Stephen Morey S.Morey at LATROBE.EDU.AU
Mon Jan 16 23:31:18 UTC 2012

I have tied to download some of these to have a look at them, but the website just freezes when I get there. Is anyone else having this problem?

Stephen Morey
Centre for Research on Linguistic Diversity
La Trobe University

From: The Tibeto-Burman Discussion List [mailto:tibeto-burman-linguistics at LISTSERV.LINGUISTLIST.ORG] On Behalf Of Kevin Stuart
Sent: Sunday, 15 January 2012 8:42 PM

The editors of Asian Highlands Perspectives are pleased to announce the publication of three new volumes, available free online:

and as at-cost hard copies:

If you would like to see Asian Highlands Perspectives in your university or local library, please send us their contact information and we'll make sure they know about future issues of AHP.

Silence in the Valley of Songs: Work Songs from the Sman shod Valley
The text and more than a hundred full-page color plates document Tibetan folk music (particularly work songs), and local life in Sman shod Valley, Sde dge County, Dkar mdzes Tibetan Autonomous Prefecture, Sichuan Province, China. Bo nyed, a local elder, describes the situation that motivated this timely documentation, "In the past we sang constantly, but now people don't sing no matter where they are or what they are doing. Now everyone is silent." The text includes richly contextualized and annotated transcriptions of the songs' Tibetan lyrics with English translations.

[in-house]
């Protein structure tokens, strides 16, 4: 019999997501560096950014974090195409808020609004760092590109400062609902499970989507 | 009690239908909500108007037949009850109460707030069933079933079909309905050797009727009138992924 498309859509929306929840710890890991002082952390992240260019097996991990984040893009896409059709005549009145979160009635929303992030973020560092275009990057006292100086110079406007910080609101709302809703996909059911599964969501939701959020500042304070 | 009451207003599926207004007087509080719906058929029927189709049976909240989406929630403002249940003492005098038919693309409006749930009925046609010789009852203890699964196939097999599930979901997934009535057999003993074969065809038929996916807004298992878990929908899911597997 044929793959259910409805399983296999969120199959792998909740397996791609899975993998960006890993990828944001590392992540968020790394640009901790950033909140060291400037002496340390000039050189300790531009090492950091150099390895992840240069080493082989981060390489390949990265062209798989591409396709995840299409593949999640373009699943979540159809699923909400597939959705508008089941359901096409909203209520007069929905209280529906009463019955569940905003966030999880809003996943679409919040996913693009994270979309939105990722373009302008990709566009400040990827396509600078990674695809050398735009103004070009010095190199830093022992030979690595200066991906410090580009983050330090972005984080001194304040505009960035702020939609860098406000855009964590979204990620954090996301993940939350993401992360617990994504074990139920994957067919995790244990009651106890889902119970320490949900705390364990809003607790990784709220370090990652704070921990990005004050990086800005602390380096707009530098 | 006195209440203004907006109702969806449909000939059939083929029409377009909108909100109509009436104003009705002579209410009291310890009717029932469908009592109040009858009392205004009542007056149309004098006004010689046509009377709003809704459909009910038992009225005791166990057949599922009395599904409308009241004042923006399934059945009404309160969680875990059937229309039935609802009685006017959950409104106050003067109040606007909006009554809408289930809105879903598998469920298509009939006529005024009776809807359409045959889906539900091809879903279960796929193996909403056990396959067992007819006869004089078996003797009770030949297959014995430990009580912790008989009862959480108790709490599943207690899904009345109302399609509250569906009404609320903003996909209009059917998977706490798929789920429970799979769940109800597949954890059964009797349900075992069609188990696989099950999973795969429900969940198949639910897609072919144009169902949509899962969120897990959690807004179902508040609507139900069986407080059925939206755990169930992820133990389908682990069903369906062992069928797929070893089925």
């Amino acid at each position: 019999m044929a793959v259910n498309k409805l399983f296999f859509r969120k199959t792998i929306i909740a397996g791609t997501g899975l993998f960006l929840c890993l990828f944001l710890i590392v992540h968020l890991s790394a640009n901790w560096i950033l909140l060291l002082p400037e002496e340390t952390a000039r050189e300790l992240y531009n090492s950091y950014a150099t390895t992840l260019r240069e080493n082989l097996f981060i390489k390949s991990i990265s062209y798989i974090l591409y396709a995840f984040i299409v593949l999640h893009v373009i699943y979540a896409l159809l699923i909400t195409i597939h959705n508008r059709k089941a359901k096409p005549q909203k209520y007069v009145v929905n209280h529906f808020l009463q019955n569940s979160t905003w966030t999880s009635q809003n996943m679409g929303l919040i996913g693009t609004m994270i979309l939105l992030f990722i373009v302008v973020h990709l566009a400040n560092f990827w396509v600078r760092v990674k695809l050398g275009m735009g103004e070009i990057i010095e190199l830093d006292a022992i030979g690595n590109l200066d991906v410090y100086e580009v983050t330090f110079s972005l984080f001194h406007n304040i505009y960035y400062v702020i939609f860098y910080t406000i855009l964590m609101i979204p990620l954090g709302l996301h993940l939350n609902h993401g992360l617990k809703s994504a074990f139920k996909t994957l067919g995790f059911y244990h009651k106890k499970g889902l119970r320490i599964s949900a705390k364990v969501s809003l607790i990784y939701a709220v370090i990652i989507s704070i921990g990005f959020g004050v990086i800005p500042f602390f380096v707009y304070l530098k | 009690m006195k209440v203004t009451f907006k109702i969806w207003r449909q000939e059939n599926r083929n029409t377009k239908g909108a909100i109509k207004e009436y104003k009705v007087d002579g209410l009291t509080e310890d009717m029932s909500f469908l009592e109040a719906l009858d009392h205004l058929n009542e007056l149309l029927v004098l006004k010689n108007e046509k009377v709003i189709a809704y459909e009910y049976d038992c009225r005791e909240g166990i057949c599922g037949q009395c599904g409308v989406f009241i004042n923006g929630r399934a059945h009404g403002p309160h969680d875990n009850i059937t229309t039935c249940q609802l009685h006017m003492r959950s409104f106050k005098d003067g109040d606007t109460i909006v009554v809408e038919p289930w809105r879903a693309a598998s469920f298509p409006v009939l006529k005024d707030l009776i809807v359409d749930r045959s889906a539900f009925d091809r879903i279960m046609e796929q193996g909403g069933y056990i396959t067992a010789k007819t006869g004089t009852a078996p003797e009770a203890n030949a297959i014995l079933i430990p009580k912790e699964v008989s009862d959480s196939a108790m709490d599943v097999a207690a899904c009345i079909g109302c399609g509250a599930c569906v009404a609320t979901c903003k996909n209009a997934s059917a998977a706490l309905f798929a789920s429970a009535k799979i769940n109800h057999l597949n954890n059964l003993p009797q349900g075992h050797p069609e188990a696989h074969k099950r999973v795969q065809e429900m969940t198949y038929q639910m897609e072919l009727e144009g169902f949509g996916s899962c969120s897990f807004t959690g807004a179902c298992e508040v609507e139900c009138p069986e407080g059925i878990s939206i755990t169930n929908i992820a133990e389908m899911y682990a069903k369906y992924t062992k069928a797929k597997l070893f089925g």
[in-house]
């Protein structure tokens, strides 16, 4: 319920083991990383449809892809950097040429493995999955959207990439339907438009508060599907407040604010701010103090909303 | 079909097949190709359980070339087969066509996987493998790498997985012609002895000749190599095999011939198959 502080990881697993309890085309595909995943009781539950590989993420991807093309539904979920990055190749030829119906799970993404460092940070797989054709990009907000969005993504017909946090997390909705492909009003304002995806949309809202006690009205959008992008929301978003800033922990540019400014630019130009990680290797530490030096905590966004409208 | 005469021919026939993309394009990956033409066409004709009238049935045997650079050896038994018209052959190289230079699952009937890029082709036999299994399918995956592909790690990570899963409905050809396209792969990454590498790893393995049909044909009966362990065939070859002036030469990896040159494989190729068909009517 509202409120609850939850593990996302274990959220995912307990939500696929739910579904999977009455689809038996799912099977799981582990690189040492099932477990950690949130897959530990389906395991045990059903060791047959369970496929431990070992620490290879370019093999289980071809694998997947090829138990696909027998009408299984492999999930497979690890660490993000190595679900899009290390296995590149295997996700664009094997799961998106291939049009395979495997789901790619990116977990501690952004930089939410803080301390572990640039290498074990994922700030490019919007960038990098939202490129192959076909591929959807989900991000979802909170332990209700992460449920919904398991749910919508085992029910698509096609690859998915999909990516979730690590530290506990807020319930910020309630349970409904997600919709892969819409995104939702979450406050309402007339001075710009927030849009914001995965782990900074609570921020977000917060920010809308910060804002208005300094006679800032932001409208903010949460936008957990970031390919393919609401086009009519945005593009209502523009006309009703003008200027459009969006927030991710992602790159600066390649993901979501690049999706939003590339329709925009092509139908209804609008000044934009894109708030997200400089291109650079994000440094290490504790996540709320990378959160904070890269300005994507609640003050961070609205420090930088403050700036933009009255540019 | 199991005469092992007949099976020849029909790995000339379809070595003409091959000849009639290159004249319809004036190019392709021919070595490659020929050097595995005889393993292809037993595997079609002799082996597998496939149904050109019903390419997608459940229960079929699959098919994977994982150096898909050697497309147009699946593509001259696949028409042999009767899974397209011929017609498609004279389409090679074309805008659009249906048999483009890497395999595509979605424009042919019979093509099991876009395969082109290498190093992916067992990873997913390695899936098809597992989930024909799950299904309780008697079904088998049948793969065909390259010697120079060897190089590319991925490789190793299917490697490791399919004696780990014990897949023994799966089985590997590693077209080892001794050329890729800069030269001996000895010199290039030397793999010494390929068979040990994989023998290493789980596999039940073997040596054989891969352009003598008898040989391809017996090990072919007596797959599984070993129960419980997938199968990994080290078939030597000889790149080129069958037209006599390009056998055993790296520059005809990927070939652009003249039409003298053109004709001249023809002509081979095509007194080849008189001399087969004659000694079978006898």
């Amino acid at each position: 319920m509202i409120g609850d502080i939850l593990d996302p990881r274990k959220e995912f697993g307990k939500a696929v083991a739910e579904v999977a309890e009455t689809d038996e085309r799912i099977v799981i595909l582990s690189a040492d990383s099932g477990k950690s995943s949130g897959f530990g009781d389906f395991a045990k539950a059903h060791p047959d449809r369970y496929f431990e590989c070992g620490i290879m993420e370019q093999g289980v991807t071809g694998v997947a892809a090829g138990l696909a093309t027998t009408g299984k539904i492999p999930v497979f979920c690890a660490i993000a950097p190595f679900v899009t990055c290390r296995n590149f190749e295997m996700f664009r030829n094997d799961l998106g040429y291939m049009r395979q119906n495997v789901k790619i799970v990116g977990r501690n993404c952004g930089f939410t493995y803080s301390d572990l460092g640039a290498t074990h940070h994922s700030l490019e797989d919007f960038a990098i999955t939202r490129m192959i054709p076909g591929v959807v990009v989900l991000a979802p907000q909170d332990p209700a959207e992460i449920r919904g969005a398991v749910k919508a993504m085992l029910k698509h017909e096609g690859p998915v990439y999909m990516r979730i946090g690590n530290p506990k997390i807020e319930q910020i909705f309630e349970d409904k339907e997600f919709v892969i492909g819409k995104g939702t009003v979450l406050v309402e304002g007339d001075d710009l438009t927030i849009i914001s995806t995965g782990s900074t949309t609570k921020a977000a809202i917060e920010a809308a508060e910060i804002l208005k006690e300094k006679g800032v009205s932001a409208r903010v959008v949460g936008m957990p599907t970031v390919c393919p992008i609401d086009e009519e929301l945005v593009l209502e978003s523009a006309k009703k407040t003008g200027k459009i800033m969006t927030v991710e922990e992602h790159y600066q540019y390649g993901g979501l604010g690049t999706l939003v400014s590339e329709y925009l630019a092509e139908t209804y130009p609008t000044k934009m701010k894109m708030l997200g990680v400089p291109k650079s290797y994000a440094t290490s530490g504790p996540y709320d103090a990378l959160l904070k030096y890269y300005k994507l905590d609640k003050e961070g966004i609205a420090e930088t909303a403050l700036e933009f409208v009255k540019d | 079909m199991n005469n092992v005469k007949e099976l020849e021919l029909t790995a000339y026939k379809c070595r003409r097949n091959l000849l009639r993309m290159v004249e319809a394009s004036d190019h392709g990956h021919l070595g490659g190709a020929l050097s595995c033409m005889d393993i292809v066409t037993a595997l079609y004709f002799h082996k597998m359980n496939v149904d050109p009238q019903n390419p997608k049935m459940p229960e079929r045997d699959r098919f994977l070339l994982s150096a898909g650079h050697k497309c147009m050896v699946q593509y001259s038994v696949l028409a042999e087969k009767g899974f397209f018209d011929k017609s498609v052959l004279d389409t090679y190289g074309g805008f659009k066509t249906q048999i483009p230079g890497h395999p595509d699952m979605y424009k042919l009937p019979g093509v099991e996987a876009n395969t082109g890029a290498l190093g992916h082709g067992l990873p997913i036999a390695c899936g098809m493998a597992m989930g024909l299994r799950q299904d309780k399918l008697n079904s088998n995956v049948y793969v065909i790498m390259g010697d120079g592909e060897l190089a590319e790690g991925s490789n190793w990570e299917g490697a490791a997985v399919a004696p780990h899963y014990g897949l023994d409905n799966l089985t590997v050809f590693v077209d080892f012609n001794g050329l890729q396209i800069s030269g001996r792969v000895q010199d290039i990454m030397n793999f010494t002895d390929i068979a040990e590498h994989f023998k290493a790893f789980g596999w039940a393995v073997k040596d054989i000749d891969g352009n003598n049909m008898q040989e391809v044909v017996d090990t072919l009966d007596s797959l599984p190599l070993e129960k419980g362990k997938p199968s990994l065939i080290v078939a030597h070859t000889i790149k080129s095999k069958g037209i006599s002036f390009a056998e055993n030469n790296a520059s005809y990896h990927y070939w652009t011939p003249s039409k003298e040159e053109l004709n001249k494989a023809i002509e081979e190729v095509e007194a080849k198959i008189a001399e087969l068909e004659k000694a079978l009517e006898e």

Audio materials related to this publication can be found at:

Warming Your Hands With Moonlight: Lavrung Tibetan Oral Traditions and Culture
Lavrung is a little studied Qiangic language spoken by a small group of Tibetans in Rangtang County, Aba Tibetan and Qiang Autonomous Prefecture, Sichuan Province, China. This work provides the first monographic introduction to Lavrung Tibetans and their language and culture, focusing on the use of trilingual (Lavrung, Chinese, and Tibetan) figurative speech in villagers' everyday discourse. Background on local oral traditions, including folktales, riddles, work songs, and secret curative chants, is also provided. A Lavrung-English word list, fifty-six full-color photographs, and several maps showing the location and distribution of Lavrung-speaking communities are also included.

Audio and video related to this publication can be found at:

May All Good Things Gather Here: Life, Religion, and Marriage in a Mi nyag Tibetan Village
This work documents marriage customs and related oral traditions in Bang smad Village, Bang smad Township, Nyag rong County, Dkar mdzes Tibetan Autonomous Prefecture, Sichuan Province, China. Villagers speak the poorly documented Mi nyag language. This study provides novel linguistic and ethnographic data, including a Mi nyag-English word list, maps showing the distribution of Mi nyag-speaking communities, and numerous full-color photographs of village life and wedding festivities. Of special interest are the transcribed wedding speeches locally given in Mi nyag and Tibetan.

Audio related to this publication can be found at:

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